There is no direct equivalent to Britain’s “worker” classification in the United States, and employers in Britain are spared direct funding of employee medical benefits thanks to the National Health Service. But Uber’s switch marks a significant test. If Uber can sustain its business while granting drivers improved guaranteed benefits and a financial safety net, then surely that model can be replicated elsewhere. Spain, for instance, passed legislation this month that would require food delivery app companies to treat their drivers as employees.

Uber said it would now grant more than 70,000 of its British drivers worker status. Dara Khosrowshahi, Uber’s chief executive, said the ride-hailing company had “decided to turn the page” on worker benefits. How nice for drivers overseas.

Maintaining workers’ classification as contractors is advantageous to gig economy companies, which would otherwise face higher labor costs and operate even deeper in the red. Companies like Uber, Lyft and Instacart have bent over backward to preserve their business models, arguing that granting laborers the dignity of predictable wages and benefits would threaten the flexibility of the work.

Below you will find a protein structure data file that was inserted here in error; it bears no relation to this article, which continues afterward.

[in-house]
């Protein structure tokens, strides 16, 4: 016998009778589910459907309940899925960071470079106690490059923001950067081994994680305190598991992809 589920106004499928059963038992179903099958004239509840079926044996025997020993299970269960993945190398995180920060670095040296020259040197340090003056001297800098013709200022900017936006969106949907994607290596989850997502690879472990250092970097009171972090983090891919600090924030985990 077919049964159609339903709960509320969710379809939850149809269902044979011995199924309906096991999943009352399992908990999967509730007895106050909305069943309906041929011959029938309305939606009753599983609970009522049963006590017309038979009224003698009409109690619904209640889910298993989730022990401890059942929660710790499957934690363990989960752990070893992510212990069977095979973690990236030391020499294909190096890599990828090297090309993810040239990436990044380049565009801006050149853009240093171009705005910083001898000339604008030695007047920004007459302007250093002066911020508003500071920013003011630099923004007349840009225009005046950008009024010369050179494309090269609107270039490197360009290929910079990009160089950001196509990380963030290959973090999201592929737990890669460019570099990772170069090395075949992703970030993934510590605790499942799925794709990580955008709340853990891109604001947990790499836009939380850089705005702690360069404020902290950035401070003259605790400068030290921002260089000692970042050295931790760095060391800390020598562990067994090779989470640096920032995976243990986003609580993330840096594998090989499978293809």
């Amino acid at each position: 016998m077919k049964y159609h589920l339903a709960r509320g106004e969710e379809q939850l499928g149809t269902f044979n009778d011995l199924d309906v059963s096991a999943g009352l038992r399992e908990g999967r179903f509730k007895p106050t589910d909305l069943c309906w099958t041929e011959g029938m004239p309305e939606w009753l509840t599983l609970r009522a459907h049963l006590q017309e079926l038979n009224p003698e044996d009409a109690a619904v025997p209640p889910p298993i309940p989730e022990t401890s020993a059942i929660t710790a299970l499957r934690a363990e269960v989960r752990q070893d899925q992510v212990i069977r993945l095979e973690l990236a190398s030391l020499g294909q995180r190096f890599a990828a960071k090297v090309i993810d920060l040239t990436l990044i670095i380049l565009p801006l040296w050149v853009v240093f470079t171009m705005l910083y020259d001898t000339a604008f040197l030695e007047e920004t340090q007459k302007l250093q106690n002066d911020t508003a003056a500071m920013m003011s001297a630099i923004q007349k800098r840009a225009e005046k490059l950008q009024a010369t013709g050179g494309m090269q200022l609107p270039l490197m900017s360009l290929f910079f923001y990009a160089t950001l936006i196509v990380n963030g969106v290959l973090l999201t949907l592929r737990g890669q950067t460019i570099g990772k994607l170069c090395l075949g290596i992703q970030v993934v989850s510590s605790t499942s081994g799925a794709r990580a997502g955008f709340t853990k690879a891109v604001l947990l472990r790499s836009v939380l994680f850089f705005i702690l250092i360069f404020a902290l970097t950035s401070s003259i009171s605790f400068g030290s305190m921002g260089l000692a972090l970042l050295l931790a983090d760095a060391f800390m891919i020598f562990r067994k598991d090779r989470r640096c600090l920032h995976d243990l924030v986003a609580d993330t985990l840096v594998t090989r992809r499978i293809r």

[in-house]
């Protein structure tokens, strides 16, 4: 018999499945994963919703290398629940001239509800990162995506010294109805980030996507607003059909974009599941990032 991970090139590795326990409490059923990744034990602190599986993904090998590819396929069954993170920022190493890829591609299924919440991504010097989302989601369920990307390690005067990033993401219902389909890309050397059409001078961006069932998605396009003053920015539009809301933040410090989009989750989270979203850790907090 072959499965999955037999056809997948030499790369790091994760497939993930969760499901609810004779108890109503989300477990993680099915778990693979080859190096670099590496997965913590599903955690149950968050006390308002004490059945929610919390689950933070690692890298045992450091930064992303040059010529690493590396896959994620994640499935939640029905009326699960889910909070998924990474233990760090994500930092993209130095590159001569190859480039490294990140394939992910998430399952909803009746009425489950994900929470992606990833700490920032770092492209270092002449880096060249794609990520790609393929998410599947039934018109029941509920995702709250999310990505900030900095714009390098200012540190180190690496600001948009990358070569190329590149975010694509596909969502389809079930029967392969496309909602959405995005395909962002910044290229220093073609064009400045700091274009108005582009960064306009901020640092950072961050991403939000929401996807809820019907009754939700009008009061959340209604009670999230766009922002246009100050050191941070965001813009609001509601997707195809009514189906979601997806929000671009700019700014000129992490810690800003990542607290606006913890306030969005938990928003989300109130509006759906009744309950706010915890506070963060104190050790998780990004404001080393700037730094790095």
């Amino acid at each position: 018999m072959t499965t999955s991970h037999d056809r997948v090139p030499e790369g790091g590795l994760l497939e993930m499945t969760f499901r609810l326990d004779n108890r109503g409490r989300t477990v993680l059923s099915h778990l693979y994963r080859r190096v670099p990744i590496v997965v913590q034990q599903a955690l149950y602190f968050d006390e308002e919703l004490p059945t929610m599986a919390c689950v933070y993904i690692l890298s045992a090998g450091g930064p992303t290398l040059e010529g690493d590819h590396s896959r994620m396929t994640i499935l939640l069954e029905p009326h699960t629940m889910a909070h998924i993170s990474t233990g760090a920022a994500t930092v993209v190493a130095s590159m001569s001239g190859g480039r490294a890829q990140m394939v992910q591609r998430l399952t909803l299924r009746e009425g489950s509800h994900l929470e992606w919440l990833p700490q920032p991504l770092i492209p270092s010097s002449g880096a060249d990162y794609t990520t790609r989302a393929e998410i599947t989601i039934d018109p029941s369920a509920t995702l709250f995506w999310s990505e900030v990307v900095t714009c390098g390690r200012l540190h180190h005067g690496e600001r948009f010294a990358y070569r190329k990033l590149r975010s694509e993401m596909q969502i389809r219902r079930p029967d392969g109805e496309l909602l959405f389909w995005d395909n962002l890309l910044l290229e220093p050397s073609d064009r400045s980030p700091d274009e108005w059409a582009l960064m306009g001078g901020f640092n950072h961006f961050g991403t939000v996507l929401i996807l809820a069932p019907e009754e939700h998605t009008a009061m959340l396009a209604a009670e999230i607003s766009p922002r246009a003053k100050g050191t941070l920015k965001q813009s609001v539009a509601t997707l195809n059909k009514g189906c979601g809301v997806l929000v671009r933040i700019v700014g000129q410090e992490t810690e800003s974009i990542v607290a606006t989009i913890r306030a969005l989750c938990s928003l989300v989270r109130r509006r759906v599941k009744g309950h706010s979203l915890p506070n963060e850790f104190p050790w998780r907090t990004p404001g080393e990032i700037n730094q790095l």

But the British court found that Uber asserts profound control over its drivers, which includes setting fares, dictating which routes drivers should take and punishing them for low ride-acceptance and high cancellation rates. Punishment includes blocking access to the app without recourse.

“You don’t have to choose between employee rights and a flexible work schedule,” said William Gould, a Stanford University law professor and former chairman of the National Labor Relations Board. “What happened in the U.K. is an opportunity to address this at the federal level.”

Following the passage of Prop 22 in California, lawmakers in at least a handful of states from Utah to Massachusetts are mulling new regulatory frameworks for gig workers that could lead to a patchwork of rules and worker rights that will be difficult to disentangle without federal legislation. Uber wants laws similar to Prop 22 in Canada and across Europe, and it has been lobbying multiple statehouses and labor unions for look-alike legislation.